How to Report a Foodborne Illness - Health Departments
How do I report a case of foodborne illness?
Infection with Salmonella, Shigella, botulism, Listeria, Escherichia coli O157:H7, other Shiga toxin-producing E. coli, hemolytic uremic syndrome (HUS) and Hepatitis A are reportable almost everywhere in the United States. Infection with other pathogens may also be reportable. Authority for disease reporting rests at the state level and states voluntarily report nationally notifiable conditions to CDC. The list of nationally notifiable diseases is updated annually by the Council for State and Territorial Epidemiologists (CSTE) with recommendations from CDC. Frequently, diagnoses remain unconfirmed until laboratory tests are completed. However, outbreaks of suspected foodborne illness and individual illnesses suspected to be foodborne should also be reported. By investigating foodborne disease outbreaks, public health officials learn about possible problems in food production, distribution and preparation that may lead to illness.
Public health laboratories contribute importantly to the surveillance of foodborne infections in the United States. Public health laboratories routinely serotype all Salmonella and Shigella, and routinely subtype all isolates of Listeria and Shiga toxin-producing E. coli (STEC) by pulsed-field gel electrophoresis (PFGE). Many also subtype representative samples of Salmonella and Shigella isolates with PFGE, among other foodborne pathogens. For more information on the national network of public health and food regulatory agency laboratories conducting molecular surveillance, visit the PulseNet website.
State public health laboratory directors, and state and territorial epidemiologists should report information for Shigella, Salmonella, and Shiga toxin-producing E. coli isolated from human sources to the Laboratory—based Enteric Disease Surveillance (LEDS) system. In addition to reports through LEDS and the Nationally Notifiable Disease Surveillance System (NNDSS), the Enteric Diseases Epidemiology Branch at CDC requests that standardized forms be used to report some conditions, such as typhoid and paratyphoid fever, listeriosis, cholera, and other Vibrio illnesses. These forms are available through CDC’s National Case Surveillance for Enteric Diseases page.
Botulism: Any suspect case of botulism is considered a public health emergency due to the severity of the illness and the possibility that a source food may cause others to become seriously ill. Suspect botulism cases should be reported immediately to your State Health Department. CDC staff are available 24 hours a day to provide consultation on diagnosis, treatment or investigation, as well as antitoxin release by calling 770.488.7100.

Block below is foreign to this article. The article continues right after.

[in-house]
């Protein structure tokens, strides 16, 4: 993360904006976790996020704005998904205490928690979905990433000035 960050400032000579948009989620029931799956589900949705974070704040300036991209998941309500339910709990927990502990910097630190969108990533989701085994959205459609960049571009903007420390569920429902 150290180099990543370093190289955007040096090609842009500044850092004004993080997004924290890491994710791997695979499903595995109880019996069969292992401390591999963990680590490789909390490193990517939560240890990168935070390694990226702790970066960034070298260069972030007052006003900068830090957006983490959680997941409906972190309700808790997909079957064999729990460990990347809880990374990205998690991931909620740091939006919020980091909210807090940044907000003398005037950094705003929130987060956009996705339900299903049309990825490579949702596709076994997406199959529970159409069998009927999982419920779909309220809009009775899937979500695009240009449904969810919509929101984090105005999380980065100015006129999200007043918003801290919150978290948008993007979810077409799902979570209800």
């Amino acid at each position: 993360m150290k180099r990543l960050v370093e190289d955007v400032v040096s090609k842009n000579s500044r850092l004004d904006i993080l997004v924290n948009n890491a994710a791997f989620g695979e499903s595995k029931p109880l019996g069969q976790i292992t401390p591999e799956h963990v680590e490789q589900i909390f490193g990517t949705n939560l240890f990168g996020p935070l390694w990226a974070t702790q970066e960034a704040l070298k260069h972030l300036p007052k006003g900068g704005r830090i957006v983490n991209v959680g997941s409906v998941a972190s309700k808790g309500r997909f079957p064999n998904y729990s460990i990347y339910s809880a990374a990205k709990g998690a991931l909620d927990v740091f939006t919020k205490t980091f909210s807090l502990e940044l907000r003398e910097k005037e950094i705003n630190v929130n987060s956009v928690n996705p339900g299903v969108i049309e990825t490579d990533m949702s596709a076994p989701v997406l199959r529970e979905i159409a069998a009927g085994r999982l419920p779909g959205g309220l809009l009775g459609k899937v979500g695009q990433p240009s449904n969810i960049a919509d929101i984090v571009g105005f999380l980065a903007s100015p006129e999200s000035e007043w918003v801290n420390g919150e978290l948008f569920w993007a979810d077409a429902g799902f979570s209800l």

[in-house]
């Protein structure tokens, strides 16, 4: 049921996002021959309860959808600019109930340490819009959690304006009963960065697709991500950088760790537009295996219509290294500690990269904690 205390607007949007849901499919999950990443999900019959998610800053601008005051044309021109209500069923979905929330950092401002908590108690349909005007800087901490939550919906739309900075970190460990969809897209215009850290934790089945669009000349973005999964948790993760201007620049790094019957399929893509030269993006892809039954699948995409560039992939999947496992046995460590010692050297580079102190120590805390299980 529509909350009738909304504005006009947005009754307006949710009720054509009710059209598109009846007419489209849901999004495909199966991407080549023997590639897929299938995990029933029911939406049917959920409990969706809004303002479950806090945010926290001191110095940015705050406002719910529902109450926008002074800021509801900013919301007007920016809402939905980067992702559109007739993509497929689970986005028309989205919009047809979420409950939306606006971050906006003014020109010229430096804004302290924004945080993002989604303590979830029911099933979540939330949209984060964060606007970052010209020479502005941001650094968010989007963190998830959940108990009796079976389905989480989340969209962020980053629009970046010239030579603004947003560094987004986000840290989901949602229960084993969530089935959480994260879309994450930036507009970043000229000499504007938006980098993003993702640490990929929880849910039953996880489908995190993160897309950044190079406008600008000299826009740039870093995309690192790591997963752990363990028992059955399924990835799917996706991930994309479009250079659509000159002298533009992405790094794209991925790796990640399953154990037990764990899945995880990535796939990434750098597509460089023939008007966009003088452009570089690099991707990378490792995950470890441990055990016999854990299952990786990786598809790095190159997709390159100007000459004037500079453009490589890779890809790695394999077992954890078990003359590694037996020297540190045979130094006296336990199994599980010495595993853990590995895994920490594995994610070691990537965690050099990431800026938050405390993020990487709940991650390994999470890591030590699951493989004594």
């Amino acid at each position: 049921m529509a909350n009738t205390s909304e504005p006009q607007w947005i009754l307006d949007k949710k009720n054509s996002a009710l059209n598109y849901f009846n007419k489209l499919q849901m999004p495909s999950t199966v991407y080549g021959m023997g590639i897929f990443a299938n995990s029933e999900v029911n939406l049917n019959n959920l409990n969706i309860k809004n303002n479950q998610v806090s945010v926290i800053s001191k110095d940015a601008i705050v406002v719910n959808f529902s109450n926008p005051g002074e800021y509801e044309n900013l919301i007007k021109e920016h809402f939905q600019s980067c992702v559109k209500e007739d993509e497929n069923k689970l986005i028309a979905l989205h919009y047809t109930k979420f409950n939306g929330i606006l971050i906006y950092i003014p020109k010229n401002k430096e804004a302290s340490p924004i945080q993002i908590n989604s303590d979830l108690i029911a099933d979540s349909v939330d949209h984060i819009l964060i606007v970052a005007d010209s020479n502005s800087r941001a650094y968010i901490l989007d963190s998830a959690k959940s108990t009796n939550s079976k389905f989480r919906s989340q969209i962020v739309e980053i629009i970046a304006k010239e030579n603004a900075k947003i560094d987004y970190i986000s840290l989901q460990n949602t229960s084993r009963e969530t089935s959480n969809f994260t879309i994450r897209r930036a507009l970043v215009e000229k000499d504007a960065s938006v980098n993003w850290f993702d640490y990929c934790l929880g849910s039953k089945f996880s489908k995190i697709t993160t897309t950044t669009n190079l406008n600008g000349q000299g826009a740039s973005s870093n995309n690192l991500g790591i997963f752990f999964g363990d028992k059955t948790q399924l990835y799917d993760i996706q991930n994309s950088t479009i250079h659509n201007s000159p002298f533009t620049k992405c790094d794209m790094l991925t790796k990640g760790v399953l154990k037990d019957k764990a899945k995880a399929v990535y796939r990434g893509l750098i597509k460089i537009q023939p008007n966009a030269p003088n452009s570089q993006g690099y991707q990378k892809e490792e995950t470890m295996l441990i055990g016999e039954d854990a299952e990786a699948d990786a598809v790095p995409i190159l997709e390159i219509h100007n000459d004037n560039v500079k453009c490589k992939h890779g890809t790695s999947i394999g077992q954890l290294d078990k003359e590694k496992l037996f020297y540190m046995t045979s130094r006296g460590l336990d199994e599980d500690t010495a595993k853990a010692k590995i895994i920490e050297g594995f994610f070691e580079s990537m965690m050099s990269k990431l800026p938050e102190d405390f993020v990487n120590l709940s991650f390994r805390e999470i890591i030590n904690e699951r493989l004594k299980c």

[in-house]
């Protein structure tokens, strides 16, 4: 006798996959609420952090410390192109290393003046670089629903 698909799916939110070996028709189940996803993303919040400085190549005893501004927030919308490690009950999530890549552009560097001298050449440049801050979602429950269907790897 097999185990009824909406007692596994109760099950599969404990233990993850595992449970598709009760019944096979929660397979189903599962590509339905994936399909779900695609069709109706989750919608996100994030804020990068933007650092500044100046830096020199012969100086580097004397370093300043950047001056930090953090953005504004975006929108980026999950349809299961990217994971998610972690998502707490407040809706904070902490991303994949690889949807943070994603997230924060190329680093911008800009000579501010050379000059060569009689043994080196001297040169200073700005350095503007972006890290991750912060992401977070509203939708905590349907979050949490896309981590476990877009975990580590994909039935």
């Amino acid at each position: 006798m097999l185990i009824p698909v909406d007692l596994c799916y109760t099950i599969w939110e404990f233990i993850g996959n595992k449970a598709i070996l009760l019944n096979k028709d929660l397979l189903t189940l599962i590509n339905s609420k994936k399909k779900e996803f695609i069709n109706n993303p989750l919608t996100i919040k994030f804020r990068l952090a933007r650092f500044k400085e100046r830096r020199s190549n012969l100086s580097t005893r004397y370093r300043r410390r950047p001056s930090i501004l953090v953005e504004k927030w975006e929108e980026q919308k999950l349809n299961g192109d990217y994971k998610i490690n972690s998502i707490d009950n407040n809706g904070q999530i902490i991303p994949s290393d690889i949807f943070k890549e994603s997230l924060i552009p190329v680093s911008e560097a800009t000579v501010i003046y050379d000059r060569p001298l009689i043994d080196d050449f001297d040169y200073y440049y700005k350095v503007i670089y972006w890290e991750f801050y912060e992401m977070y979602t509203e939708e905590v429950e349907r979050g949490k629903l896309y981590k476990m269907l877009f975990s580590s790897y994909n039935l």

How do I report a foodborne disease outbreak?
Most states require that local health departments report outbreaks of illnesses related to a food source to their state health department. If you are unsure, please contact your state health department.
If you work in a state health department, we request that you report any foodborne disease outbreak through the state administrator of the Electronic Foodborne Disease Outbreak Reporting System (eFORS).
How can I contact CDC about a foodborne illness?
Please call CDC INFO at 1-800-CDC-INFO (1-800-232-4636) 24 hours a day/7 days a week.
What is the difference between CDC, the U.S. Food and Drug Administration (FDA), and the U.S. Department of Agriculture (USDA)?
FDA and USDA regulate the safety of the food supply. They inspect food products, promulgate and enforce food safety regulations, test suspect foods, and work with industry to improve safety practices. While FDA is responsible for non-meat products such as seafood, fruits, vegetables and shell eggs, USDA oversees meat, poultry and processed egg products. Both agencies work extensively with state food regulatory partners.
CDC monitors human health by disease surveillance and by assisting states in outbreak investigations. CDC is a non-regulatory, scientific agency. It aims to provide credible information in order to enhance health decisions made by the regulatory agencies, professionals in the health sector, the food industry, as well as individuals. CDC’s scientific investigations may define new problems, and areas in need of more research. CDC’s mission is “to promote health and quality of life by preventing and controlling disease, injury, and disability”. CDC works extensively with state, local and tribal health department partners. Learn more about CDC and its duties.
In regards to food, CDC’s Division of Foodborne, Bacterial and Mycotic Diseases (proposed) conducts surveillance for foodborne diseases, assists local and state health departments in their response to foodborne disease outbreaks, collects, organizes and publishes information on foodborne illnesses and outbreaks reported in the United States, maintains the national reference laboratories for foodborne pathogens, and develops new strategies for diagnosing and fingerprinting them.